There are several issues today exerting pressure on the food system in Nigeria and in Africa at large. These issues range from wars to inflation, biodiversity loss, climate change, industrialization, and colonialism. These issues, now more than ever, call for a favourable and coherent food policy that provides consumers the right to good food in Nigeria; farmers the right to a healthy and sustainable farming system, and to a great extent, the framework on how our food systems can be more resilient, healthy, economically and culturally viable. Achieving a society with informed citizens who choose local and healthy food is imperative. This research was undertaken in order to gather data and reorient citizens of Africa, including Nigeria, on the importance of appropriate food production and consumption systems.
The study adopted the participatory action research method and consumer survey to gain first-hand insights into local experiences, using qualitative and quantitative tools (a mixed-method approach). Stakeholders in the six geopolitical zones (North-central, North-east, North-west, South-east, South-south, and South-west) in Nigeria were engaged in the study.
The study highlights the available and diverse indigenous foods across the zones including fruits and leafy vegetables, cereals/grains, roots and tubers, and spices. It highlights the importance of indigenous foods as well as current threats to local food systems and makes recommendations on how to preserve our food heritage.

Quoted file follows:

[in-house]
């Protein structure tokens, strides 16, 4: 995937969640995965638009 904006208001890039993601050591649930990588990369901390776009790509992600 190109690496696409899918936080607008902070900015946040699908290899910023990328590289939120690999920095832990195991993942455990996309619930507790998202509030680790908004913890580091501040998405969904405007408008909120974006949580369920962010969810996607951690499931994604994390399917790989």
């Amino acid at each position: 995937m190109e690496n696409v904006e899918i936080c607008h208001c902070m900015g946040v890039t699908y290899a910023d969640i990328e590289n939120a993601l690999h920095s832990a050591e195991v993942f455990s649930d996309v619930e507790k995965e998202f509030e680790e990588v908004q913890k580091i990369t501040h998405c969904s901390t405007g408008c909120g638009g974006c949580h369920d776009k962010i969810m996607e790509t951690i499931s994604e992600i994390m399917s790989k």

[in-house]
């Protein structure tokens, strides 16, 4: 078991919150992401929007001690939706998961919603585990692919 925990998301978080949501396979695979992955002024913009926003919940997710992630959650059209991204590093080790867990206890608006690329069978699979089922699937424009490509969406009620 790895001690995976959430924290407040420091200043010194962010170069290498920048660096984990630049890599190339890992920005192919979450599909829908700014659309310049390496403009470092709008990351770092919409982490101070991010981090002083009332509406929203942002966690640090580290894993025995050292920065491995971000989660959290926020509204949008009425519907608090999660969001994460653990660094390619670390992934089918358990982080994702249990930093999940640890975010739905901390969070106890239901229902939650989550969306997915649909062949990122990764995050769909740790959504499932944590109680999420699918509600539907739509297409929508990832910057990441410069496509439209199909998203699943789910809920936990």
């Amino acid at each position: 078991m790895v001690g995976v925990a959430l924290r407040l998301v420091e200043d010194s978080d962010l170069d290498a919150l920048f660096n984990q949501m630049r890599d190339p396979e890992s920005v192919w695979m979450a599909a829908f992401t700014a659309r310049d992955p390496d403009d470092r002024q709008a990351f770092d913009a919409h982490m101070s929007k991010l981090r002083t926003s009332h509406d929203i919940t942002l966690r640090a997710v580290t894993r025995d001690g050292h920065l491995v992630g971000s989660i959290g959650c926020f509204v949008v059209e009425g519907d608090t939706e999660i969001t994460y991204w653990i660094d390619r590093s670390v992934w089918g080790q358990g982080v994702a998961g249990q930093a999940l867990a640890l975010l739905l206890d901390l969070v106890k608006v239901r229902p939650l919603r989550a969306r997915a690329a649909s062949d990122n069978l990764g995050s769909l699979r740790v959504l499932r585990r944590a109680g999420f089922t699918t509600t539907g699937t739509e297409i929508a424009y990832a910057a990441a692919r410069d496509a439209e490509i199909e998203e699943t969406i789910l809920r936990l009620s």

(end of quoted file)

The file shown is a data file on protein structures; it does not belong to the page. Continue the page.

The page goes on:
It was deduced that despite the differences in the types and varieties of indigenous foods found in different localities or cultures in Nigeria, citizens have good attitude and behavioural patterns on consumption of their local foods. Almost all the participants preferred their local or indigenous foods. Participants’ preference for local food consumption was influenced by availability, taste and aroma, affordability, preservation, culture and tradition, and ease of cooking. The benefits of producing and consuming indigenous foods as highlighted by the participants included health benefits, high nutrition of foods, medicinal value, availability of seeds, affordability, and better shelf life.
Some of these local foods, however, are getting eroded due to various challenges.
Learn more about the Nigerian local diets, emerging threats to these and the relevance of preserving our indigenous food systems across Africa and the world- download and read the full report here: